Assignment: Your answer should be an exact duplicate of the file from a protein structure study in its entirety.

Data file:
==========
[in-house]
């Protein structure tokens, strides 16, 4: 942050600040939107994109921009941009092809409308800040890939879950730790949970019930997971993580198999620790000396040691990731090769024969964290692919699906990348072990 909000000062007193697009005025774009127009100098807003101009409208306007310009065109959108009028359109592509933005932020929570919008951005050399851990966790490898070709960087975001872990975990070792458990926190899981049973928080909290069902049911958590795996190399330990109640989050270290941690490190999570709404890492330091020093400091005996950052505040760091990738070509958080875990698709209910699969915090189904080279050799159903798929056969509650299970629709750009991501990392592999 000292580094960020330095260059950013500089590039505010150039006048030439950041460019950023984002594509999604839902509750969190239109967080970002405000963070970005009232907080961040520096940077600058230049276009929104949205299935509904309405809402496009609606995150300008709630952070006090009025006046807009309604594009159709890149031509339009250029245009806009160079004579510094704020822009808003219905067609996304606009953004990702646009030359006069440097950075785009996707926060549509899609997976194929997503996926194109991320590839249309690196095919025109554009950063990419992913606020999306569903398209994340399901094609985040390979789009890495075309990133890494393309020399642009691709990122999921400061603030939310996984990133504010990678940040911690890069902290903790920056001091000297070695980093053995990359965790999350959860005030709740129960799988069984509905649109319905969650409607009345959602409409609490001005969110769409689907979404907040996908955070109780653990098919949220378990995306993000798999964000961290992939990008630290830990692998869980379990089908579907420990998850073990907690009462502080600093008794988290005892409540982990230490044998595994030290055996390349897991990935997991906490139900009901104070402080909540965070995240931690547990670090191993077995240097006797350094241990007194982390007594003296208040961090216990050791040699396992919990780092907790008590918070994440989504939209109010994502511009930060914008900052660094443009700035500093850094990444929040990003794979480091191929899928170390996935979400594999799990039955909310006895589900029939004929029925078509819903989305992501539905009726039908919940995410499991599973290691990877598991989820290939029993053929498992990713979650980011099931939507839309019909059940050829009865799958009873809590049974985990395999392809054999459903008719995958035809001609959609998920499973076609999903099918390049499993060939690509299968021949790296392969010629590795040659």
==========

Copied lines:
[in-house]
């Protein structure tokens, strides 16, 4: 942050600040939107994109921009941009092809409308800040890939879950730790949970019930997971993580198999620790000396040691990731090769024969964290692919699906990348072990 909000000062007193697009005025774009127009100098807003101009409208306007310009065109959108009028359109592509933005932020929570919008951005050399851990966790490898070709960087975001872990975990070792458990926190899981049973928080909290069902049911958590795996190399330990109640989050270290941690490190999570709404890492330091020093400091005996950052505040760091990738070509958080875990698709209910699969915090189904080279050799159903798929056969509650299970629709750009991501990392592999 000292580094960020330095260059950013500089590039505010150039006048030439950041460019950023984002594509999604839902509750969190239109967080970002405000963070970005009232907080961040520096940077600058230049276009929104949205299935509904309405809402496009609606995150300008709630952070006090009025006046807009309604594009159709890149031509339009250029245009806009160079004579510094704020822009808003219905067609996304606009953004990702646009030359006069440097950075785009996707926060549509899609997976194929997503996926194109991320590839249309690196095919025109554009950063990419992913606020999306569903398209994340399901094609985040390979789009890495075309990133890494393309020399642009691709990122999921400061603030939310996984990133504010990678940040911690890069902290903790920056001091000297070695980093053995990359965790999350959860005030709740129960799988069984509905649109319905969650409607009345959602409409609490001005969110769409689907979404907040996908955070109780653990098919949220378990995306993000798999964000961290992939990008630290830990692998869980379990089908579907420990998850073990907690009462502080600093008794988290005892409540982990230490044998595994030290055996390349897991990935997991906490139900009901104070402080909540965070995240931690547990670090191993077995240097006797350094241990007194982390007594003296208040961090216990050791040699396992919990780092907790008590918070994440989504939209109010994502511009930060914008900052660094443009700035500093850094990444929040990003794979480091191929899928170390996935979400594999799990039955909310006895589900029939004929029925078509819903989305992501539905009726039908919940995410499991599973290691990877598991989820290939029993053929498992990713979650980011099931939507839309019909059940050829009865799958009873809590049974985990395999392809054999459903008719995958035809001609959609998920499973076609999903099918390049499993060939690509299968021949790296392969010629590795040659």